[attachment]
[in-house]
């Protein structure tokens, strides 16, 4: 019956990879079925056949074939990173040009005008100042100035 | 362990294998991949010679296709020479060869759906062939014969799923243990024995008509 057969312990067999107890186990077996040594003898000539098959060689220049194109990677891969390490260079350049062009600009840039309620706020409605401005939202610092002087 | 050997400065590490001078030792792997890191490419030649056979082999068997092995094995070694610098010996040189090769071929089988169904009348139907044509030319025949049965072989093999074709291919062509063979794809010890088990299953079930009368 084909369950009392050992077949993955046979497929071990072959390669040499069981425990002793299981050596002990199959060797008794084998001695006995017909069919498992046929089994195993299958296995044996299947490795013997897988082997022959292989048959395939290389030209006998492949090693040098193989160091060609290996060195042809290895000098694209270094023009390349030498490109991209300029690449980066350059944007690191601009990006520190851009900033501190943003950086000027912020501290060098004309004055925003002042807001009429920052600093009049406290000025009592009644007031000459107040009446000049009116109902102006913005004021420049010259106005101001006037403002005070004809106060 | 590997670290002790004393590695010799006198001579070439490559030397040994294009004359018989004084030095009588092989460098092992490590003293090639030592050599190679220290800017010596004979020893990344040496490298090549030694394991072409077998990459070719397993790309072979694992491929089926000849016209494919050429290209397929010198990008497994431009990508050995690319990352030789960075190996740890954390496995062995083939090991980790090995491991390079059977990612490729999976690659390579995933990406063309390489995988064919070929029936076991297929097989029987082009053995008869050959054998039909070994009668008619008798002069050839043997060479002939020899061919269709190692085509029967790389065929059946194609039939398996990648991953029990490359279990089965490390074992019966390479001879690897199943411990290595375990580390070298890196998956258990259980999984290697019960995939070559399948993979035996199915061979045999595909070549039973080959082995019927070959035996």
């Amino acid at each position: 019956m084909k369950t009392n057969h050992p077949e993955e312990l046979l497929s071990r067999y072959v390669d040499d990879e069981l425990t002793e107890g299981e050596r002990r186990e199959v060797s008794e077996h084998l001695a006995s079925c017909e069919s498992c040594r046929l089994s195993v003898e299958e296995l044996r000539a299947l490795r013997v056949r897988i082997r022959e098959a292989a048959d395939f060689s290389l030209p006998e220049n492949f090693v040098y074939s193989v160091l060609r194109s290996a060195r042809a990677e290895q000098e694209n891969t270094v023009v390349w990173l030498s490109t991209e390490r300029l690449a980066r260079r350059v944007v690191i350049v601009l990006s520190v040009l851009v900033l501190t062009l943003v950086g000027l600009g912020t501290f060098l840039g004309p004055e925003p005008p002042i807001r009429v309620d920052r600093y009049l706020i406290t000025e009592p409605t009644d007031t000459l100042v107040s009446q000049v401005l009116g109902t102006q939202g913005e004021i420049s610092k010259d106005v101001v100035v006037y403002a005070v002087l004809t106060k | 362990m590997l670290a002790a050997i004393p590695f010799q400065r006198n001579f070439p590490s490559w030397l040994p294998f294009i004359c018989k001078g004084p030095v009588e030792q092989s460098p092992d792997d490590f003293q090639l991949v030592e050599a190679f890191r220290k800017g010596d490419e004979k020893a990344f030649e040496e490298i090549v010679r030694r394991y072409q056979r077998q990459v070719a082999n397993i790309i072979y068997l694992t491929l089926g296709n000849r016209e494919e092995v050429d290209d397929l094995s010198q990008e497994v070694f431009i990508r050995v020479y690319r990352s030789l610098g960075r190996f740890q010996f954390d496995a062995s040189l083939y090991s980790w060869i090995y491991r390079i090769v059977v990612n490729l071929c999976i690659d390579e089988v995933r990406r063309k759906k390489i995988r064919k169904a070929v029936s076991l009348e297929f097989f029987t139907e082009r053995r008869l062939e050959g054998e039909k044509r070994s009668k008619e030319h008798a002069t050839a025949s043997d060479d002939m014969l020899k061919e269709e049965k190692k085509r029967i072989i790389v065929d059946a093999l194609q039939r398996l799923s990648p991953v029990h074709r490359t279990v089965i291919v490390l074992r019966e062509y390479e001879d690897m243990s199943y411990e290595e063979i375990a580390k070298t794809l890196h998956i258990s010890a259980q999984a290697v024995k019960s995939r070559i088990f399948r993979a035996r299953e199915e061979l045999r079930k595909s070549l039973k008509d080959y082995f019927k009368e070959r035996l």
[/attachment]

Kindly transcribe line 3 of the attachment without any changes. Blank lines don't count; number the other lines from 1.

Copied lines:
């Amino acid at each position: 019956m084909k369950t009392n057969h050992p077949e993955e312990l046979l497929s071990r067999y072959v390669d040499d990879e069981l425990t002793e107890g299981e050596r002990r186990e199959v060797s008794e077996h084998l001695a006995s079925c017909e069919s498992c040594r046929l089994s195993v003898e299958e296995l044996r000539a299947l490795r013997v056949r897988i082997r022959e098959a292989a048959d395939f060689s290389l030209p006998e220049n492949f090693v040098y074939s193989v160091l060609r194109s290996a060195r042809a990677e290895q000098e694209n891969t270094v023009v390349w990173l030498s490109t991209e390490r300029l690449a980066r260079r350059v944007v690191i350049v601009l990006s520190v040009l851009v900033l501190t062009l943003v950086g000027l600009g912020t501290f060098l840039g004309p004055e925003p005008p002042i807001r009429v309620d920052r600093y009049l706020i406290t000025e009592p409605t009644d007031t000459l100042v107040s009446q000049v401005l009116g109902t102006q939202g913005e004021i420049s610092k010259d106005v101001v100035v006037y403002a005070v002087l004809t106060k | 362990m590997l670290a002790a050997i004393p590695f010799q400065r006198n001579f070439p590490s490559w030397l040994p294998f294009i004359c018989k001078g004084p030095v009588e030792q092989s460098p092992d792997d490590f003293q090639l991949v030592e050599a190679f890191r220290k800017g010596d490419e004979k020893a990344f030649e040496e490298i090549v010679r030694r394991y072409q056979r077998q990459v070719a082999n397993i790309i072979y068997l694992t491929l089926g296709n000849r016209e494919e092995v050429d290209d397929l094995s010198q990008e497994v070694f431009i990508r050995v020479y690319r990352s030789l610098g960075r190996f740890q010996f954390d496995a062995s040189l083939y090991s980790w060869i090995y491991r390079i090769v059977v990612n490729l071929c999976i690659d390579e089988v995933r990406r063309k759906k390489i995988r064919k169904a070929v029936s076991l009348e297929f097989f029987t139907e082009r053995r008869l062939e050959g054998e039909k044509r070994s009668k008619e030319h008798a002069t050839a025949s043997d060479d002939m014969l020899k061919e269709e049965k190692k085509r029967i072989i790389v065929d059946a093999l194609q039939r398996l799923s990648p991953v029990h074709r490359t279990v089965i291919v490390l074992r019966e062509y390479e001879d690897m243990s199943y411990e290595e063979i375990a580390k070298t794809l890196h998956i258990s010890a259980q999984a290697v024995k019960s995939r070559i088990f399948r993979a035996r299953e199915e061979l045999r079930k595909s070549l039973k008509d080959y082995f019927k009368e070959r035996l």